Perhaps the most damning criticism I can level at Golden is that I’ve been listening to it intermittently all week and can’t decide how I feel about it because it doesn’t actually make me feel anything. The 14th studio album from Kylie Minogue is a slick affair that plays to the singer’s strengths and offers an interesting sidestep from the expected without wandering far from what fans would hope to hear.
Marketed as a genre album, Golden’s take on squeaky-clean commercial country maintains the disco-pop influences that have dominated Minogue’s sound since the early 2000’s, but with an emphasis on acoustic guitars and dry, up-front vocals. These last two factors alone lend the production a stripped back—read: earnest—feel that befits the theme. This also comes through in the vocal delivery, which is constantly sincere and humourless, the sound of glittering sequins and hushed confessions in front of stadium crowds.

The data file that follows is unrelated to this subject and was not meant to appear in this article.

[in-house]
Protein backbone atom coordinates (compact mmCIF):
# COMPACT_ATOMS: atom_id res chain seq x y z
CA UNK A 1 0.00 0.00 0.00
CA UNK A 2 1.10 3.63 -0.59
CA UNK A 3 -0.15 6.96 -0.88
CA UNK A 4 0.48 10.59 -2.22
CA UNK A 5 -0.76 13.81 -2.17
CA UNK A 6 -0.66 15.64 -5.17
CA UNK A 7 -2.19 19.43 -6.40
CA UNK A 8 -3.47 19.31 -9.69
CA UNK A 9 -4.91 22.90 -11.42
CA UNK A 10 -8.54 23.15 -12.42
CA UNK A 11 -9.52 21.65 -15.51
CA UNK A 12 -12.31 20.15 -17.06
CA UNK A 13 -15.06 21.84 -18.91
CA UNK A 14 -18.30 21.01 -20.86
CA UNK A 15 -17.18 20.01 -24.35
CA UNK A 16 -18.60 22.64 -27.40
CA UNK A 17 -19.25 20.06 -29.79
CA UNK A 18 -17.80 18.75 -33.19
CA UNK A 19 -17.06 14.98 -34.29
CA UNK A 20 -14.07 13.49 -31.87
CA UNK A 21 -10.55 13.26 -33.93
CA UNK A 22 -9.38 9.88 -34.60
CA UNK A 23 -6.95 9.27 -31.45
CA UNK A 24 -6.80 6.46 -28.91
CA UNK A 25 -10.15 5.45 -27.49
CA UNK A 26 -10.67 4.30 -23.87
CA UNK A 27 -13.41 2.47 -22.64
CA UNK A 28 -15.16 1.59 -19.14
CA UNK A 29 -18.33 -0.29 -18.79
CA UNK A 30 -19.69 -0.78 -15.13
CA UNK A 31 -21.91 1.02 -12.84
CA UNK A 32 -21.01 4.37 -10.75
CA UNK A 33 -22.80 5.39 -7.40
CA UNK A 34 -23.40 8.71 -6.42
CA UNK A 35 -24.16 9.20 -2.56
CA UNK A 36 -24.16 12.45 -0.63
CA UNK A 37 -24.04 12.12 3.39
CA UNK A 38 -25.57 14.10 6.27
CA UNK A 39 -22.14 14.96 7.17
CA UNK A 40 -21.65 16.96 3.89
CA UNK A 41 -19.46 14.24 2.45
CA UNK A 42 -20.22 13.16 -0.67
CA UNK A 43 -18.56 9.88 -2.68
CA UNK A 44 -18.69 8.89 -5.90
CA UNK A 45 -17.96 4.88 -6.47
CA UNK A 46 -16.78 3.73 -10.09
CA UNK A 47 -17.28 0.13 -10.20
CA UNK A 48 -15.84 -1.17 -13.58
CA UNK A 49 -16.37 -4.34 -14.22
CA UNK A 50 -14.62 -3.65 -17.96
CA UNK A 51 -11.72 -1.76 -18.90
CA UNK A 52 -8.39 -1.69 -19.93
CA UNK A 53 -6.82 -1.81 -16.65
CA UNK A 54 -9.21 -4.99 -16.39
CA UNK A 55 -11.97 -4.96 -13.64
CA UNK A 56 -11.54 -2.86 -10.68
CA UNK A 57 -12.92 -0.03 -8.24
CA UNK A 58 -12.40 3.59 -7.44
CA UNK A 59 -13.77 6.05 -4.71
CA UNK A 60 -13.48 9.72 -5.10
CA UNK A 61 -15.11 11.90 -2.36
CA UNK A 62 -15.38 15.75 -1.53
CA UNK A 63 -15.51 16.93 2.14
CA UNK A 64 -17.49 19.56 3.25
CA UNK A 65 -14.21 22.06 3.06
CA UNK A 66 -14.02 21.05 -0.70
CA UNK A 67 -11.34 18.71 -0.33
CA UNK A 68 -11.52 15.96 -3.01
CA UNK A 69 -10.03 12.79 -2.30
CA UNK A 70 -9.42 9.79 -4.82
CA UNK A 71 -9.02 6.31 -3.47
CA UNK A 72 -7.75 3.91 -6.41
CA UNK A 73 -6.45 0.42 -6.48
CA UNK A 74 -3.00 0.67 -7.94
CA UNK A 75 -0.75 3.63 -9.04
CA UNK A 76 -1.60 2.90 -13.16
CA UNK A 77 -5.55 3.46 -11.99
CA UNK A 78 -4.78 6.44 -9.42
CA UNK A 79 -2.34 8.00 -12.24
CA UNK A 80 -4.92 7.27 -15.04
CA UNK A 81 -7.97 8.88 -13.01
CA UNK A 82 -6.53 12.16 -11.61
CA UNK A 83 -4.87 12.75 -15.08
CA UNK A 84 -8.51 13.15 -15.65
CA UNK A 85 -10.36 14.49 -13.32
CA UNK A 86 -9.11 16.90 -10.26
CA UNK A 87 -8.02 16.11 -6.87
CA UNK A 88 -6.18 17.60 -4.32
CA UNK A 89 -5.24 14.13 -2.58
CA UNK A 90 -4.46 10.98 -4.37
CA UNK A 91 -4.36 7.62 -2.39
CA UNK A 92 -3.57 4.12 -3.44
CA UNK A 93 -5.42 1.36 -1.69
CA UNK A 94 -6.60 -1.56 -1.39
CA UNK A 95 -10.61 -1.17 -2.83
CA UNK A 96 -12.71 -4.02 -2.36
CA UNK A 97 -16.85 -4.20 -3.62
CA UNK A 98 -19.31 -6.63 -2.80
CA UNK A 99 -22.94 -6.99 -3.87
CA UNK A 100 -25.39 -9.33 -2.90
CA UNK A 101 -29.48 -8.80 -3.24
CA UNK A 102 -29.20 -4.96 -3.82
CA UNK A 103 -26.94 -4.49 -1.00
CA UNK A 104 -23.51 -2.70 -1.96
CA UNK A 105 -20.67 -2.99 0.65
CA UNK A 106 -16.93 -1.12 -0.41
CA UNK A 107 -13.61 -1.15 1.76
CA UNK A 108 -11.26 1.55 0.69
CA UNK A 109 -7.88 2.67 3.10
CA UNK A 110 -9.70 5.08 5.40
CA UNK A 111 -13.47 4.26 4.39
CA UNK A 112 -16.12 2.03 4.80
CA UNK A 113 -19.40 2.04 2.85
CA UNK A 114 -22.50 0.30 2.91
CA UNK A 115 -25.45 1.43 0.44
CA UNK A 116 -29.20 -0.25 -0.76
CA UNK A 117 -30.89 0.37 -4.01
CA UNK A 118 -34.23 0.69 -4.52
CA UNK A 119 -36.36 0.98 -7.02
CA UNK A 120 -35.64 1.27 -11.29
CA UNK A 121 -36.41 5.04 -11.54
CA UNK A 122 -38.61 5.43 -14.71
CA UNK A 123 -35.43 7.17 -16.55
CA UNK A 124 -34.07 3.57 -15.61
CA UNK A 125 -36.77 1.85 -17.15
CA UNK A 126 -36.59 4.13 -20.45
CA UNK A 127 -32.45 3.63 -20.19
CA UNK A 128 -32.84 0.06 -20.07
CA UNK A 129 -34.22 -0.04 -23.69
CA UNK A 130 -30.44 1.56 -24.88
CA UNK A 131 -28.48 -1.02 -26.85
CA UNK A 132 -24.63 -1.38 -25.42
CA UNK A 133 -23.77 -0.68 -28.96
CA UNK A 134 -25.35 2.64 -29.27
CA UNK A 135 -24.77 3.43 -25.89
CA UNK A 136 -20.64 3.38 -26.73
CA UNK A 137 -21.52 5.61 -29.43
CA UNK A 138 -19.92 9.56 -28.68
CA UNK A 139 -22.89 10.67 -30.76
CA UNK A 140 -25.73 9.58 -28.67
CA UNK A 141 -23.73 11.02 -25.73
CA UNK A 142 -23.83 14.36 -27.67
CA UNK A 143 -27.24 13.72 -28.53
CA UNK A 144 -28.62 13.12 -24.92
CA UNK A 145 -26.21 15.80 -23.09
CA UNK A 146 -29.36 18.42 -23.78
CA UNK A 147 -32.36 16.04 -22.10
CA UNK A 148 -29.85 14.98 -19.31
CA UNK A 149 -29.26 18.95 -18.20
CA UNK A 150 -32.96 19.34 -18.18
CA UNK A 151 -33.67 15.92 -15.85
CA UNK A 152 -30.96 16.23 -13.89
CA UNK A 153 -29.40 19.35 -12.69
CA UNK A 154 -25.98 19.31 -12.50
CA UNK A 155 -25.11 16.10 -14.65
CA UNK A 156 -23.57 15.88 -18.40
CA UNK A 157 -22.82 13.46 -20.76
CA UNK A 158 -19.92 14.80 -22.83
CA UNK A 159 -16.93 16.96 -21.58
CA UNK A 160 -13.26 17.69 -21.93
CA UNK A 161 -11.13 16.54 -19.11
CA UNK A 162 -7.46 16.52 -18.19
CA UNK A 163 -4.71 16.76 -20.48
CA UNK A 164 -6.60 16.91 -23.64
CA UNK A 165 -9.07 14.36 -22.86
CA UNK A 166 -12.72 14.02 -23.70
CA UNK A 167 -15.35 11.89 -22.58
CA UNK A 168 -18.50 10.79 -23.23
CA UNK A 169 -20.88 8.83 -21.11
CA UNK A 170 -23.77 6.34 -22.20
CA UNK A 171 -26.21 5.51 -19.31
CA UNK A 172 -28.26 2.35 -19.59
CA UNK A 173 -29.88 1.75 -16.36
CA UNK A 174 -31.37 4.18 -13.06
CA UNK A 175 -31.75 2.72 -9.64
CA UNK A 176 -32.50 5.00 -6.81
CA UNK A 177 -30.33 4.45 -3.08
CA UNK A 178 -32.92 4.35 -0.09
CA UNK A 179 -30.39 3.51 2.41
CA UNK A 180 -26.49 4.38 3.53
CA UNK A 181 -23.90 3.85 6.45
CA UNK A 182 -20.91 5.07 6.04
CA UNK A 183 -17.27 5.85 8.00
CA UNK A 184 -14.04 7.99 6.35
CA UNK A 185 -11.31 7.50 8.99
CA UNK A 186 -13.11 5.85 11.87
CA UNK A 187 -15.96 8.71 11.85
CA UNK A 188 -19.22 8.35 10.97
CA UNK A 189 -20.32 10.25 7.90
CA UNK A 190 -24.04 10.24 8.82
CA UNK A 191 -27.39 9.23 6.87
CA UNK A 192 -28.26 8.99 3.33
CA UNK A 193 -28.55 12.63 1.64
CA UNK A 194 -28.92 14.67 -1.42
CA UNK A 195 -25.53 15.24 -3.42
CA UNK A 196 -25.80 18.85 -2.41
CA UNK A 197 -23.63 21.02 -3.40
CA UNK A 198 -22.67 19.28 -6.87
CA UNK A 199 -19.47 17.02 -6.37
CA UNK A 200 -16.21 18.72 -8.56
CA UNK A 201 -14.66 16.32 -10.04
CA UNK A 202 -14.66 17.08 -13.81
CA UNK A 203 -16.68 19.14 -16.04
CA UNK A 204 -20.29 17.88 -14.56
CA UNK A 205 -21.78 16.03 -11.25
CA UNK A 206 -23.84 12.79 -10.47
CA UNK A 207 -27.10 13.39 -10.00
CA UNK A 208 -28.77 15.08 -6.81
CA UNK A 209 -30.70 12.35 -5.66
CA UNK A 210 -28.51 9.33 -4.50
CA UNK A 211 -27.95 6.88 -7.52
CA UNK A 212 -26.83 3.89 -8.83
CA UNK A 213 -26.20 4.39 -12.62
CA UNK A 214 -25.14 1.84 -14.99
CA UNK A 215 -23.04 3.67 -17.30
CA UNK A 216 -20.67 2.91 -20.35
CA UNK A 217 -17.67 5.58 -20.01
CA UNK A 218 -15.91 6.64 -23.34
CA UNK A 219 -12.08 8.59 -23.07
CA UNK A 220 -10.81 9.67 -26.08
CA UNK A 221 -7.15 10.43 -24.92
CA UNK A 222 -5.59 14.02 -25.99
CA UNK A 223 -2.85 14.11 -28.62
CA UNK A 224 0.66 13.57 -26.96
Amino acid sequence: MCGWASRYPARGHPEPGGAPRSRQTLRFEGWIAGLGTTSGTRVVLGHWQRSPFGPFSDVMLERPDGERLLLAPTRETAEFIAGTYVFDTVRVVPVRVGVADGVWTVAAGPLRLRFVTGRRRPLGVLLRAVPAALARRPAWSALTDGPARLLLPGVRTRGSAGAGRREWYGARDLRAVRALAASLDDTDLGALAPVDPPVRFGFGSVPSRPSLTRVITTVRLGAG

As much affection as I have for certain sections of her discography, Minogue’s voice has never been a beautiful enough instrument to impress on its own merits, but she has fortunately chosen to use it throughout the years wisely, adding her whisper and coos to some absolute classics. Thankfully her voice does suit this material very well, sounding fragile on the ballads and resilient on the big pop numbers.
Though the lyrics and several of the melodies are quite generic, with almost all of the album’s 16 tracks landing around the three-minute mark, Minogue clearly has her eye on the pop charts. This is a solid record and a welcome shift in focus that unfortunately lacks real heart, but then, that’s never been what we come to Kylie for.
Written for Beat Magazine.